The reason I’m a Christian…

This is why I follow the teachings of Jesus Christ.

First, I look outside of myself, into the world, and see absolute wonder. I see Earth, that appears to be in a constant state of change. I see the complexity of the universe. Stars. Galaxies. Other earth-like planets. I look and see the intricate nature of emotion. I see corruption. Hate and anger. Violence. Inequality. I see brokenness. Pain and sorrow. But I also see compassion, love and forgiveness. I see charity and selflessness. I get the sense that there is something mysterious about the universe. Something that the human mind can’t explain. When I look outside of myself I feel like something isn’t ‘right’ with the world that I live in. The way I see it, there is something wrong. Yet, on my own I can’t explain it.

Then, I look inside of myself, into who I am, and see something that has a purpose. I don’t consider myself to be just a bunch of particles gathered together without direction. I feel like I can achieve things. Achievements that are significant, not just to me, but to the world. I feel like I can add value to other people’s lives. And I also feel like I have the power to detract value from other people’s lives. I can sometimes be a weapon, that is something that can cause harm. I can hurt other people. I can destroy the wonderful nature around me. I see inside of myself something that is not quite right, like the world around me there is something wrong. Sometimes I am happy. Excited. Enthusiastic. And Filled with hope. Other times I am sad. Lonely. Lethargic. And feel hopeless. I get the sense that I am supposed to be better than I am. Yet, on my own I can’t explain it.

I strive to be a better me. But in all my striving I can never achieve a standard of humanness that satisfies me. What am I comparing myself to? There must be something greater than me. There must be something greater than the world that I live in. If there is not, there is no purpose to life. How can I, and my world, be the greatest thing on offer? It is beautiful. And I really do enjoy my life. But no matter how much joy I experience, I am always left craving more. I have an insatiable appetite for more. Yet, on my own I can’t explain it.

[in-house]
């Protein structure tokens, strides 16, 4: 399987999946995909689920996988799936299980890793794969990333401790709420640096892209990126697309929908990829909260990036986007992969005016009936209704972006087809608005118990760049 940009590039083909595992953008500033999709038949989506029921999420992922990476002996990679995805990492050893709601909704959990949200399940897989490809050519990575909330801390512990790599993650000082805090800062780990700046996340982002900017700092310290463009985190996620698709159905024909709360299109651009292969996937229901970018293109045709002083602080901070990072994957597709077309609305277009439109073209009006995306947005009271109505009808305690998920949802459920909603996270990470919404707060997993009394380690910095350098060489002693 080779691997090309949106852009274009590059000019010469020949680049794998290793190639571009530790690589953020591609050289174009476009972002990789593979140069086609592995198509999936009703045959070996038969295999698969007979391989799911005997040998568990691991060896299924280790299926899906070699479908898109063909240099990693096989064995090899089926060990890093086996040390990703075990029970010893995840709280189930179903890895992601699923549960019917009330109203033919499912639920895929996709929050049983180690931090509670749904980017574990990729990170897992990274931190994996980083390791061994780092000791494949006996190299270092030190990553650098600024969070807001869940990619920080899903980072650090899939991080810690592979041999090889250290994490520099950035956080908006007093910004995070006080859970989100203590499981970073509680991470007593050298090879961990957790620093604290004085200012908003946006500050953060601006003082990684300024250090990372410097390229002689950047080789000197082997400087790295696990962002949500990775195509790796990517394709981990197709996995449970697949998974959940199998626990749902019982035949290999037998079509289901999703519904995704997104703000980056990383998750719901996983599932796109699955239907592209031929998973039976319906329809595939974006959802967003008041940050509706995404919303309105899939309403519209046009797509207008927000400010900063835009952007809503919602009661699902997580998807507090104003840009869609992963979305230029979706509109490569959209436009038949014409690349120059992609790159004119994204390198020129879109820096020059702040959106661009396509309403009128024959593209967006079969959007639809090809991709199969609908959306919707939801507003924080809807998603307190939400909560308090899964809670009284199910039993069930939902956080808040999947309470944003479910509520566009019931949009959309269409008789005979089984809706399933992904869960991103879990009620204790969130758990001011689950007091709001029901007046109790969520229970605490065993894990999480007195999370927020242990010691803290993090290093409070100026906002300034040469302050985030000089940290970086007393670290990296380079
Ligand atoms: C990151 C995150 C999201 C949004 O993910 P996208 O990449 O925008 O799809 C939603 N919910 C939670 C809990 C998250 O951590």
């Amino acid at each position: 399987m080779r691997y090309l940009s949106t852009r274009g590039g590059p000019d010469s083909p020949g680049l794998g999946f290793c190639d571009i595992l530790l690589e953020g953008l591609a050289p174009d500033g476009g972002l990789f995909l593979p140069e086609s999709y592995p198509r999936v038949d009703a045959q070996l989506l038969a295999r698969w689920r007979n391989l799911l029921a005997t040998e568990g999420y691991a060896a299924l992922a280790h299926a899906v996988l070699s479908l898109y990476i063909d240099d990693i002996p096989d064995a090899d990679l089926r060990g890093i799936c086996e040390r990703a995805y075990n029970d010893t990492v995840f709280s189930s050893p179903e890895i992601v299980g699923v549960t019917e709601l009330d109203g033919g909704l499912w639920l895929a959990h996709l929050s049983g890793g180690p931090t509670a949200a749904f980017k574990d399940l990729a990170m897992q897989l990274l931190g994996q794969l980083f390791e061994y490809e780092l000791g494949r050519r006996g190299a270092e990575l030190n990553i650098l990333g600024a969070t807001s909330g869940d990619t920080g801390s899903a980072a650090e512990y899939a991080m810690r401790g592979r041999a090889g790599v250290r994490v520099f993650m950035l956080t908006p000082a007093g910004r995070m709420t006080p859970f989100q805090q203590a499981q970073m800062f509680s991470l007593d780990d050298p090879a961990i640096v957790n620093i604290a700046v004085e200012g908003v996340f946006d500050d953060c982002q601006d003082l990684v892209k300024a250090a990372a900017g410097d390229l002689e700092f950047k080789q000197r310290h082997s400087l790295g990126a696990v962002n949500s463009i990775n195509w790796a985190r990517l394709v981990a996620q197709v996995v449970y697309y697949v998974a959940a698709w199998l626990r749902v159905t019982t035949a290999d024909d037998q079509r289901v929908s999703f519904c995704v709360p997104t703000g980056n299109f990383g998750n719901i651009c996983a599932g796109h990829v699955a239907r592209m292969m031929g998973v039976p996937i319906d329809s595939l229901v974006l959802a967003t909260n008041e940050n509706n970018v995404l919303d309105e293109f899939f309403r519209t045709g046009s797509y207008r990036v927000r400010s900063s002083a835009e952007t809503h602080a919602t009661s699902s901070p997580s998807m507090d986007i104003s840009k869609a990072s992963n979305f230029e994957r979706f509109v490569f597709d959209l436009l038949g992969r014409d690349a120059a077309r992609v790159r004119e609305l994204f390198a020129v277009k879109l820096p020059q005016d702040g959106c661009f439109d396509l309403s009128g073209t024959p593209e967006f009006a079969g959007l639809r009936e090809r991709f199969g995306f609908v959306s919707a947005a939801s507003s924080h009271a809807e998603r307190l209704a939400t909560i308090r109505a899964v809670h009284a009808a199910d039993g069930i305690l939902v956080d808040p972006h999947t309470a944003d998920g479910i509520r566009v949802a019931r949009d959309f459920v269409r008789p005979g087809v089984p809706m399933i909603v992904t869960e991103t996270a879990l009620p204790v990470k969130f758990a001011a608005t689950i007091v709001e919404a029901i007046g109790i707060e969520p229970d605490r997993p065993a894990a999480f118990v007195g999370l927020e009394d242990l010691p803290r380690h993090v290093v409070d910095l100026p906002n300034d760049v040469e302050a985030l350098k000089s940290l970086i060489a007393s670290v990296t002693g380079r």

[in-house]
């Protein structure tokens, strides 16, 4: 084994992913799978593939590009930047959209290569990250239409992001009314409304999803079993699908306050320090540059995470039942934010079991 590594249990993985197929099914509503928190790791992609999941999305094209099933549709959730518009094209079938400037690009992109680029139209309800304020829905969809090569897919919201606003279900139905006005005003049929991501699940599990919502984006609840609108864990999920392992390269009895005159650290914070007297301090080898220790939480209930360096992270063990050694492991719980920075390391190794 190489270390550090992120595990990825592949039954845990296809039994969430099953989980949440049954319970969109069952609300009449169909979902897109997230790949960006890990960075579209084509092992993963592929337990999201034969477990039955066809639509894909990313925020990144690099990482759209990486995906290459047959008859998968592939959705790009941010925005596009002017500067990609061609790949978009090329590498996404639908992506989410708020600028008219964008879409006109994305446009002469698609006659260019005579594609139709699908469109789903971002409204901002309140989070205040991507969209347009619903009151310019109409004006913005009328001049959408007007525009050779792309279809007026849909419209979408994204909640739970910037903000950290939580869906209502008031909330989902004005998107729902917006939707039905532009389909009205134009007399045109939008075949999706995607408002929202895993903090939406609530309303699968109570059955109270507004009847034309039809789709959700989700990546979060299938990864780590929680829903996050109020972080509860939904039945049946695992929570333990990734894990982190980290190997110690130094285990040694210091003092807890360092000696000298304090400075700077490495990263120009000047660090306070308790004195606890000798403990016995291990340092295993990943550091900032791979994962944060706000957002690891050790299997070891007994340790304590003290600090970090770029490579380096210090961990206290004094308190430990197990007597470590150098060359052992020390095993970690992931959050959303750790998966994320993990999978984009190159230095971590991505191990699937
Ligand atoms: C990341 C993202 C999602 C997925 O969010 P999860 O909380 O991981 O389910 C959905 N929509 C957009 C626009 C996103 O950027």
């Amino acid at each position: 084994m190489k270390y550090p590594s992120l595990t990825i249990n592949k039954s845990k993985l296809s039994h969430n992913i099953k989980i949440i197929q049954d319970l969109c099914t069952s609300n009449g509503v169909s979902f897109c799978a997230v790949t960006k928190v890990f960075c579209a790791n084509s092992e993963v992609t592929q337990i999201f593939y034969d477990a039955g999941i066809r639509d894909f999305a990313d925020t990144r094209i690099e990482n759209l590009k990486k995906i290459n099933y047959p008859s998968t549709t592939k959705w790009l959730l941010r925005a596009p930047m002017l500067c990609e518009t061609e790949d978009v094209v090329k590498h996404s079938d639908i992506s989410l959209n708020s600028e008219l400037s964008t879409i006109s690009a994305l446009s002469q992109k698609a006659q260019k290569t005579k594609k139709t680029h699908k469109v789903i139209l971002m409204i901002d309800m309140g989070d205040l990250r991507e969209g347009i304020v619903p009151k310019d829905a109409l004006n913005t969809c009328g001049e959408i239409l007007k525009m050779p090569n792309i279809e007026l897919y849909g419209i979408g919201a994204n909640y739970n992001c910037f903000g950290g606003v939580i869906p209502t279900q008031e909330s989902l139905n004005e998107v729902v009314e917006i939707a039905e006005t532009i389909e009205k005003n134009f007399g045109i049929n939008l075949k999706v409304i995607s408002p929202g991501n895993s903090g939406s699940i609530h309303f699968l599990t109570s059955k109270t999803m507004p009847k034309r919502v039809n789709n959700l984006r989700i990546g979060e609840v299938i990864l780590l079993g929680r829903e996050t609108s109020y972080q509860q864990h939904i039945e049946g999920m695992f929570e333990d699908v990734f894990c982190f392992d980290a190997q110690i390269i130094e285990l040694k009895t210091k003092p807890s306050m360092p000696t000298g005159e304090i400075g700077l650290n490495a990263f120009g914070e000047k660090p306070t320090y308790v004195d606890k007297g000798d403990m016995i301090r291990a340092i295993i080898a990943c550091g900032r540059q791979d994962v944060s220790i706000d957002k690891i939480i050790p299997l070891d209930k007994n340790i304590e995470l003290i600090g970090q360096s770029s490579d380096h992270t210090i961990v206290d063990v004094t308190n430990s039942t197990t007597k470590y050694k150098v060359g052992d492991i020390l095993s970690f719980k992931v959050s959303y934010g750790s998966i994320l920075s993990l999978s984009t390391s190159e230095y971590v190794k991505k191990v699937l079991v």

In search for more, I could turn to science and knowledge. I would do well to do so as it offers my many answers to my questions. The vast universe. The complexity of Earth. The intricate construction of the human body. But it does not answer my yearnings for ‘WHY?’ Why am I here? Why do I feel like I have purpose?

I could also turn to philosophy. The love of wisdom. I could reflect inwardly to such a deep level that I am confident even unto death that my soul is real. I could justify love and forgiveness. Hate and violence. Greed and corruption. I could even convince myself of an afterlife. Of divine powers. But philosophy does not answer the question of truth… What are the facts? How can one philosopher draw such different conclusions to another? Reflecting inwardly does not always reveal universal truths.

In the search for more I could turn to religion. If I have the sense of something more, than there are plenty of ‘extras’ available through the various religions. All regions have one thing in common. They all tell me that there is something wrong with the world. BAM. That first thing that really hits home. That’s how I felt before I even started my search.

And that’s where the similarities end, see, most religions tell me I have to do more… Chant. Pray. Meditate. Tithe. And be charitable. They say that if I do more, I will ‘be more’. Some religions are focused on reaching external gods. Others are focused on reaching internal perfection. Yet, I already feel that the more I strive to do, the further I am from achieving my own standard. Let alone the standard of ‘the more’ that I seek.

Then I heard about Jesus. I had grown up listening to people talk about him. He makes sense of my world. We are supposed to marvel at the complexities of our universe. We are supposed to feel the full spectrum of emotion. People will sacrifice themselves for their friends in ultimate acts of love, and at other times allow others to die in spiteful and vindictive ways. Jesus explains greed and corruption. He understands my longing for more.